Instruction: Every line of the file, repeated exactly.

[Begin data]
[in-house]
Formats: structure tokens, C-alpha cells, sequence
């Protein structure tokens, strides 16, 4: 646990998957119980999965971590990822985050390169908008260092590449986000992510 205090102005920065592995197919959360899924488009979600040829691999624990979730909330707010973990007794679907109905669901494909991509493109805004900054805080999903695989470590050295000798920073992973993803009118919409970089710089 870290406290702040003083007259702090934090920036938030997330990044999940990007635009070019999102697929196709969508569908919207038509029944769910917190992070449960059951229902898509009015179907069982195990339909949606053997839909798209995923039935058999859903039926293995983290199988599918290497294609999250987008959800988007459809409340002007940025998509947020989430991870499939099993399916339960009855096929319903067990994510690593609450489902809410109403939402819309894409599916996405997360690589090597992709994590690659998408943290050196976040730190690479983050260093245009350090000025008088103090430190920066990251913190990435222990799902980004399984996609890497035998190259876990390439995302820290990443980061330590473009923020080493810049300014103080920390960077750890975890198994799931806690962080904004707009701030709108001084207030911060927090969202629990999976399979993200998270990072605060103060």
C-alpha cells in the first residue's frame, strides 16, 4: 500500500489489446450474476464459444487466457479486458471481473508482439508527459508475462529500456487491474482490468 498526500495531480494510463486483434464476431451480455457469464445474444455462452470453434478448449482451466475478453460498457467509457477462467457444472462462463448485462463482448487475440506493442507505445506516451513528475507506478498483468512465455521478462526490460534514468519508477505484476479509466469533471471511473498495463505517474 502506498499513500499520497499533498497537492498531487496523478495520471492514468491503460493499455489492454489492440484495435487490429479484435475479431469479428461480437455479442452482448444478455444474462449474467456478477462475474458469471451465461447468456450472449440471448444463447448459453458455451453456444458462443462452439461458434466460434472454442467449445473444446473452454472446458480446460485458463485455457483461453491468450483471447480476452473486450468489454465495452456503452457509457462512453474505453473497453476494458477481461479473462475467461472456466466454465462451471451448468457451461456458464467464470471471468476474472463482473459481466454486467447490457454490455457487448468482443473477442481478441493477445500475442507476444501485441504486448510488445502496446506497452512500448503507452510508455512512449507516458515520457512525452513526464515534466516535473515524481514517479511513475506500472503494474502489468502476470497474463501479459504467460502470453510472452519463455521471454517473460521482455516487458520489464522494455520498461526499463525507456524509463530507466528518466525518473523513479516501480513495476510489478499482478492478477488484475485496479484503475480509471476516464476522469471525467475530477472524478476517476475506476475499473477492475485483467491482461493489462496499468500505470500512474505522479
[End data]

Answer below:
[in-house]
Formats: structure tokens, C-alpha cells, sequence
């Protein structure tokens, strides 16, 4: 646990998957119980999965971590990822985050390169908008260092590449986000992510 205090102005920065592995197919959360899924488009979600040829691999624990979730909330707010973990007794679907109905669901494909991509493109805004900054805080999903695989470590050295000798920073992973993803009118919409970089710089 870290406290702040003083007259702090934090920036938030997330990044999940990007635009070019999102697929196709969508569908919207038509029944769910917190992070449960059951229902898509009015179907069982195990339909949606053997839909798209995923039935058999859903039926293995983290199988599918290497294609999250987008959800988007459809409340002007940025998509947020989430991870499939099993399916339960009855096929319903067990994510690593609450489902809410109403939402819309894409599916996405997360690589090597992709994590690659998408943290050196976040730190690479983050260093245009350090000025008088103090430190920066990251913190990435222990799902980004399984996609890497035998190259876990390439995302820290990443980061330590473009923020080493810049300014103080920390960077750890975890198994799931806690962080904004707009701030709108001084207030911060927090969202629990999976399979993200998270990072605060103060």
C-alpha cells in the first residue's frame, strides 16, 4: 500500500489489446450474476464459444487466457479486458471481473508482439508527459508475462529500456487491474482490468 498526500495531480494510463486483434464476431451480455457469464445474444455462452470453434478448449482451466475478453460498457467509457477462467457444472462462463448485462463482448487475440506493442507505445506516451513528475507506478498483468512465455521478462526490460534514468519508477505484476479509466469533471471511473498495463505517474 502506498499513500499520497499533498497537492498531487496523478495520471492514468491503460493499455489492454489492440484495435487490429479484435475479431469479428461480437455479442452482448444478455444474462449474467456478477462475474458469471451465461447468456450472449440471448444463447448459453458455451453456444458462443462452439461458434466460434472454442467449445473444446473452454472446458480446460485458463485455457483461453491468450483471447480476452473486450468489454465495452456503452457509457462512453474505453473497453476494458477481461479473462475467461472456466466454465462451471451448468457451461456458464467464470471471468476474472463482473459481466454486467447490457454490455457487448468482443473477442481478441493477445500475442507476444501485441504486448510488445502496446506497452512500448503507452510508455512512449507516458515520457512525452513526464515534466516535473515524481514517479511513475506500472503494474502489468502476470497474463501479459504467460502470453510472452519463455521471454517473460521482455516487458520489464522494455520498461526499463525507456524509463530507466528518466525518473523513479516501480513495476510489478499482478492478477488484475485496479484503475480509471476516464476522469471525467475530477472524478476517476475506476475499473477492475485483467491482461493489462496499468500505470500512474505522479